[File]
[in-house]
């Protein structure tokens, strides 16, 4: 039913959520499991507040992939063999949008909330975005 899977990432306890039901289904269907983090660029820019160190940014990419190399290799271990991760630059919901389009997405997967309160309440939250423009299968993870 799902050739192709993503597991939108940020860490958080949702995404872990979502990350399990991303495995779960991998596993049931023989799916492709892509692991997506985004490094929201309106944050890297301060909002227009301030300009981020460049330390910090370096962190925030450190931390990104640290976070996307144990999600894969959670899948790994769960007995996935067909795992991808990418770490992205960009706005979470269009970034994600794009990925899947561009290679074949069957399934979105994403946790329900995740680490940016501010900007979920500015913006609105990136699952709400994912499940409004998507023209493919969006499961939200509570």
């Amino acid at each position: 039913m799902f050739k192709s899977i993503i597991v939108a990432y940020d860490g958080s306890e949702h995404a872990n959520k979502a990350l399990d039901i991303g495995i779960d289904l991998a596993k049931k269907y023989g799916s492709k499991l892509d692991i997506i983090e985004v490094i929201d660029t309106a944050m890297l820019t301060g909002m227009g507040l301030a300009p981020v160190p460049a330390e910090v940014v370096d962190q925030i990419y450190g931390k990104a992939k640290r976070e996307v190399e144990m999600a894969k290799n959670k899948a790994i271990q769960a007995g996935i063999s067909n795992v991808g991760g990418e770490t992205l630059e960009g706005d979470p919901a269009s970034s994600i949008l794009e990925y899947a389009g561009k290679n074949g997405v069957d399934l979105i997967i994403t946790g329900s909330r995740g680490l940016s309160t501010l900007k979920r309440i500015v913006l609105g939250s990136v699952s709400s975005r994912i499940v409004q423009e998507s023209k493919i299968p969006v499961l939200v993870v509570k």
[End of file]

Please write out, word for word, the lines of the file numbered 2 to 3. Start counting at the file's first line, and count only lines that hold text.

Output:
């Protein structure tokens, strides 16, 4: 039913959520499991507040992939063999949008909330975005 899977990432306890039901289904269907983090660029820019160190940014990419190399290799271990991760630059919901389009997405997967309160309440939250423009299968993870 799902050739192709993503597991939108940020860490958080949702995404872990979502990350399990991303495995779960991998596993049931023989799916492709892509692991997506985004490094929201309106944050890297301060909002227009301030300009981020460049330390910090370096962190925030450190931390990104640290976070996307144990999600894969959670899948790994769960007995996935067909795992991808990418770490992205960009706005979470269009970034994600794009990925899947561009290679074949069957399934979105994403946790329900995740680490940016501010900007979920500015913006609105990136699952709400994912499940409004998507023209493919969006499961939200509570």
């Amino acid at each position: 039913m799902f050739k192709s899977i993503i597991v939108a990432y940020d860490g958080s306890e949702h995404a872990n959520k979502a990350l399990d039901i991303g495995i779960d289904l991998a596993k049931k269907y023989g799916s492709k499991l892509d692991i997506i983090e985004v490094i929201d660029t309106a944050m890297l820019t301060g909002m227009g507040l301030a300009p981020v160190p460049a330390e910090v940014v370096d962190q925030i990419y450190g931390k990104a992939k640290r976070e996307v190399e144990m999600a894969k290799n959670k899948a790994i271990q769960a007995g996935i063999s067909n795992v991808g991760g990418e770490t992205l630059e960009g706005d979470p919901a269009s970034s994600i949008l794009e990925y899947a389009g561009k290679n074949g997405v069957d399934l979105i997967i994403t946790g329900s909330r995740g680490l940016s309160t501010l900007k979920r309440i500015v913006l609105g939250s990136v699952s709400s975005r994912i499940v409004q423009e998507s023209k493919i299968p969006v499961l939200v993870v509570k």